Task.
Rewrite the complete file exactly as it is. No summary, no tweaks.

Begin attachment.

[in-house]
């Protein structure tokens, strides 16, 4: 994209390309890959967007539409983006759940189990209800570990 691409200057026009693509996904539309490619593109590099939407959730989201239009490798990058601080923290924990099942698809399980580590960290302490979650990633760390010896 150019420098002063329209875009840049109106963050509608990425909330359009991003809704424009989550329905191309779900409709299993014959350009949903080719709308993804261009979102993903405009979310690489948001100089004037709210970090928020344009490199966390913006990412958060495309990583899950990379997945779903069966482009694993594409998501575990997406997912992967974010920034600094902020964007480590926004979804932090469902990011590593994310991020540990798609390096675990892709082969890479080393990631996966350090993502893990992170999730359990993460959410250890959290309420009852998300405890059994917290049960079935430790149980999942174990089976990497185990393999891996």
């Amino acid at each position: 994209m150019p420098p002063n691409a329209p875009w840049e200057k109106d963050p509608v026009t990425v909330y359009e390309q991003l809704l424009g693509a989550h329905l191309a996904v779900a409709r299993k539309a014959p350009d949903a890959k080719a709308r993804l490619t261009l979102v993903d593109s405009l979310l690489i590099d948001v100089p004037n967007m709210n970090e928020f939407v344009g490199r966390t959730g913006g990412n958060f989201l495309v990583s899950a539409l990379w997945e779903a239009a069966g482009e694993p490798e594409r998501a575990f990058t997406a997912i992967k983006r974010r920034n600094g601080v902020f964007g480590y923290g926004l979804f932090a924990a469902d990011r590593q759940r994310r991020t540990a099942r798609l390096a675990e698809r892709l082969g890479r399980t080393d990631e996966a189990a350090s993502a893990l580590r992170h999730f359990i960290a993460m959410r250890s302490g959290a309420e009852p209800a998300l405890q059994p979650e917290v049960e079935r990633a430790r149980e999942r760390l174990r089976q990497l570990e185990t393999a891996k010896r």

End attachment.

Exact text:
[in-house]
């Protein structure tokens, strides 16, 4: 994209390309890959967007539409983006759940189990209800570990 691409200057026009693509996904539309490619593109590099939407959730989201239009490798990058601080923290924990099942698809399980580590960290302490979650990633760390010896 150019420098002063329209875009840049109106963050509608990425909330359009991003809704424009989550329905191309779900409709299993014959350009949903080719709308993804261009979102993903405009979310690489948001100089004037709210970090928020344009490199966390913006990412958060495309990583899950990379997945779903069966482009694993594409998501575990997406997912992967974010920034600094902020964007480590926004979804932090469902990011590593994310991020540990798609390096675990892709082969890479080393990631996966350090993502893990992170999730359990993460959410250890959290309420009852998300405890059994917290049960079935430790149980999942174990089976990497185990393999891996």
């Amino acid at each position: 994209m150019p420098p002063n691409a329209p875009w840049e200057k109106d963050p509608v026009t990425v909330y359009e390309q991003l809704l424009g693509a989550h329905l191309a996904v779900a409709r299993k539309a014959p350009d949903a890959k080719a709308r993804l490619t261009l979102v993903d593109s405009l979310l690489i590099d948001v100089p004037n967007m709210n970090e928020f939407v344009g490199r966390t959730g913006g990412n958060f989201l495309v990583s899950a539409l990379w997945e779903a239009a069966g482009e694993p490798e594409r998501a575990f990058t997406a997912i992967k983006r974010r920034n600094g601080v902020f964007g480590y923290g926004l979804f932090a924990a469902d990011r590593q759940r994310r991020t540990a099942r798609l390096a675990e698809r892709l082969g890479r399980t080393d990631e996966a189990a350090s993502a893990l580590r992170h999730f359990i960290a993460m959410r250890s302490g959290a309420e009852p209800a998300l405890q059994p979650e917290v049960e079935r990633a430790r149980e999942r760390l174990r089976q990497l570990e185990t393999a891996k010896r």